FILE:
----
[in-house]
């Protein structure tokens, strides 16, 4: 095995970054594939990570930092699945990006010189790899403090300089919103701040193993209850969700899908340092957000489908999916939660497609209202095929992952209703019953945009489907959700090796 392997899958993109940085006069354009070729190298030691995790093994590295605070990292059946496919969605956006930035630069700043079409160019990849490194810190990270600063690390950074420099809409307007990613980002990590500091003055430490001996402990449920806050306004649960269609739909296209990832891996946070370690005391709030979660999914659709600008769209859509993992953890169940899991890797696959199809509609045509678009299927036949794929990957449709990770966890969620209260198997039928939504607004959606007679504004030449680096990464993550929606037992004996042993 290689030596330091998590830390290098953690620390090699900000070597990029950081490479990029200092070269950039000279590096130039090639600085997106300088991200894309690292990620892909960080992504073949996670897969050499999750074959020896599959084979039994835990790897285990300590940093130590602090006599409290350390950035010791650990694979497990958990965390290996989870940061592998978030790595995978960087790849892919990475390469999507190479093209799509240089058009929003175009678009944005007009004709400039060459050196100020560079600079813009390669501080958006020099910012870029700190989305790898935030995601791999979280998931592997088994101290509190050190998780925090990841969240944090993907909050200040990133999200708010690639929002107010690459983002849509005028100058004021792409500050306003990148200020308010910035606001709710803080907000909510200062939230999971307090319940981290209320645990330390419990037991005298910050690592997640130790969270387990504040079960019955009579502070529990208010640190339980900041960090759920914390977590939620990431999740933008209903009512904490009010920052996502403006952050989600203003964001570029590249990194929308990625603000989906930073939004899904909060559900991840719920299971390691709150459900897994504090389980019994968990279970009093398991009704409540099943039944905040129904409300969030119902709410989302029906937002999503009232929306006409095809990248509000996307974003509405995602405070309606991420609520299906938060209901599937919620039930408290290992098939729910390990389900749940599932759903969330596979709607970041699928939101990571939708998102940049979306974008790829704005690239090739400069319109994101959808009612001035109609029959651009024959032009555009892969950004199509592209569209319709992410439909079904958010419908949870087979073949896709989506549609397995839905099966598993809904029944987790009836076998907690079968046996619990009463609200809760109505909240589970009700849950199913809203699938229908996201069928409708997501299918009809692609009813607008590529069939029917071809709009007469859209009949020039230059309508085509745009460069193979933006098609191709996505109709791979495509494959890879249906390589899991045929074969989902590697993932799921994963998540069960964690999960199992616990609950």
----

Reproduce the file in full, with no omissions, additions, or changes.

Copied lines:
[in-house]
């Protein structure tokens, strides 16, 4: 095995970054594939990570930092699945990006010189790899403090300089919103701040193993209850969700899908340092957000489908999916939660497609209202095929992952209703019953945009489907959700090796 392997899958993109940085006069354009070729190298030691995790093994590295605070990292059946496919969605956006930035630069700043079409160019990849490194810190990270600063690390950074420099809409307007990613980002990590500091003055430490001996402990449920806050306004649960269609739909296209990832891996946070370690005391709030979660999914659709600008769209859509993992953890169940899991890797696959199809509609045509678009299927036949794929990957449709990770966890969620209260198997039928939504607004959606007679504004030449680096990464993550929606037992004996042993 290689030596330091998590830390290098953690620390090699900000070597990029950081490479990029200092070269950039000279590096130039090639600085997106300088991200894309690292990620892909960080992504073949996670897969050499999750074959020896599959084979039994835990790897285990300590940093130590602090006599409290350390950035010791650990694979497990958990965390290996989870940061592998978030790595995978960087790849892919990475390469999507190479093209799509240089058009929003175009678009944005007009004709400039060459050196100020560079600079813009390669501080958006020099910012870029700190989305790898935030995601791999979280998931592997088994101290509190050190998780925090990841969240944090993907909050200040990133999200708010690639929002107010690459983002849509005028100058004021792409500050306003990148200020308010910035606001709710803080907000909510200062939230999971307090319940981290209320645990330390419990037991005298910050690592997640130790969270387990504040079960019955009579502070529990208010640190339980900041960090759920914390977590939620990431999740933008209903009512904490009010920052996502403006952050989600203003964001570029590249990194929308990625603000989906930073939004899904909060559900991840719920299971390691709150459900897994504090389980019994968990279970009093398991009704409540099943039944905040129904409300969030119902709410989302029906937002999503009232929306006409095809990248509000996307974003509405995602405070309606991420609520299906938060209901599937919620039930408290290992098939729910390990389900749940599932759903969330596979709607970041699928939101990571939708998102940049979306974008790829704005690239090739400069319109994101959808009612001035109609029959651009024959032009555009892969950004199509592209569209319709992410439909079904958010419908949870087979073949896709989506549609397995839905099966598993809904029944987790009836076998907690079968046996619990009463609200809760109505909240589970009700849950199913809203699938229908996201069928409708997501299918009809692609009813607008590529069939029917071809709009007469859209009949020039230059309508085509745009460069193979933006098609191709996505109709791979495509494959890879249906390589899991045929074969989902590697993932799921994963998540069960964690999960199992616990609950």